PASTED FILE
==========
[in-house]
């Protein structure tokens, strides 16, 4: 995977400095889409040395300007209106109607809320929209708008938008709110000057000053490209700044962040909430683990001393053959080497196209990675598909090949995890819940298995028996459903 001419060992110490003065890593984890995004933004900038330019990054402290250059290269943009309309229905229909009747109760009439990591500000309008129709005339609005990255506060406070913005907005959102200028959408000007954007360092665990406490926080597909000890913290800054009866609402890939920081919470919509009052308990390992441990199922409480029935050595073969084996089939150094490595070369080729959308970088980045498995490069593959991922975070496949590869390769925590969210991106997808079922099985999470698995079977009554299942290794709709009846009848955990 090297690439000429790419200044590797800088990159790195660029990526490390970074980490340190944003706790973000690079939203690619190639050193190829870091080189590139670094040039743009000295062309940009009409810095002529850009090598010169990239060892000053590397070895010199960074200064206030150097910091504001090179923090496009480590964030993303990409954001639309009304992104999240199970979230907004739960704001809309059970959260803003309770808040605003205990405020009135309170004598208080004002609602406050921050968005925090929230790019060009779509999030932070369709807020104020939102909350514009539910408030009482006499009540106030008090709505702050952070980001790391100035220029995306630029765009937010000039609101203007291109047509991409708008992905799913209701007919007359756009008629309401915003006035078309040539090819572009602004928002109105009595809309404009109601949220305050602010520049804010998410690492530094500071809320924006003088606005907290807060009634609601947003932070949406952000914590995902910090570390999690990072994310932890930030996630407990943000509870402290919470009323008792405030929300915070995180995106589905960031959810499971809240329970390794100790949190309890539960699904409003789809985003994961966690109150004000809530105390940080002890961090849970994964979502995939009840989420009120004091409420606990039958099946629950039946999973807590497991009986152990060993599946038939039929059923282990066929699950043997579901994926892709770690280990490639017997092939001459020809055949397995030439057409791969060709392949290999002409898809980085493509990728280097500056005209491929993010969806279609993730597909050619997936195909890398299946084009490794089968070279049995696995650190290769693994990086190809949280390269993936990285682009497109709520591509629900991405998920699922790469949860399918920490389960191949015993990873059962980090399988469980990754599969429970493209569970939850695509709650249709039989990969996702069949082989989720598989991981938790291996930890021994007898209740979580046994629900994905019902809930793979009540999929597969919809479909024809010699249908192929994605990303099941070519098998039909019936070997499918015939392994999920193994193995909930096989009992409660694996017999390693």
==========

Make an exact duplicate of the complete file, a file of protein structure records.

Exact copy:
[in-house]
């Protein structure tokens, strides 16, 4: 995977400095889409040395300007209106109607809320929209708008938008709110000057000053490209700044962040909430683990001393053959080497196209990675598909090949995890819940298995028996459903 001419060992110490003065890593984890995004933004900038330019990054402290250059290269943009309309229905229909009747109760009439990591500000309008129709005339609005990255506060406070913005907005959102200028959408000007954007360092665990406490926080597909000890913290800054009866609402890939920081919470919509009052308990390992441990199922409480029935050595073969084996089939150094490595070369080729959308970088980045498995490069593959991922975070496949590869390769925590969210991106997808079922099985999470698995079977009554299942290794709709009846009848955990 090297690439000429790419200044590797800088990159790195660029990526490390970074980490340190944003706790973000690079939203690619190639050193190829870091080189590139670094040039743009000295062309940009009409810095002529850009090598010169990239060892000053590397070895010199960074200064206030150097910091504001090179923090496009480590964030993303990409954001639309009304992104999240199970979230907004739960704001809309059970959260803003309770808040605003205990405020009135309170004598208080004002609602406050921050968005925090929230790019060009779509999030932070369709807020104020939102909350514009539910408030009482006499009540106030008090709505702050952070980001790391100035220029995306630029765009937010000039609101203007291109047509991409708008992905799913209701007919007359756009008629309401915003006035078309040539090819572009602004928002109105009595809309404009109601949220305050602010520049804010998410690492530094500071809320924006003088606005907290807060009634609601947003932070949406952000914590995902910090570390999690990072994310932890930030996630407990943000509870402290919470009323008792405030929300915070995180995106589905960031959810499971809240329970390794100790949190309890539960699904409003789809985003994961966690109150004000809530105390940080002890961090849970994964979502995939009840989420009120004091409420606990039958099946629950039946999973807590497991009986152990060993599946038939039929059923282990066929699950043997579901994926892709770690280990490639017997092939001459020809055949397995030439057409791969060709392949290999002409898809980085493509990728280097500056005209491929993010969806279609993730597909050619997936195909890398299946084009490794089968070279049995696995650190290769693994990086190809949280390269993936990285682009497109709520591509629900991405998920699922790469949860399918920490389960191949015993990873059962980090399988469980990754599969429970493209569970939850695509709650249709039989990969996702069949082989989720598989991981938790291996930890021994007898209740979580046994629900994905019902809930793979009540999929597969919809479909024809010699249908192929994605990303099941070519098998039909019936070997499918015939392994999920193994193995909930096989009992409660694996017999390693």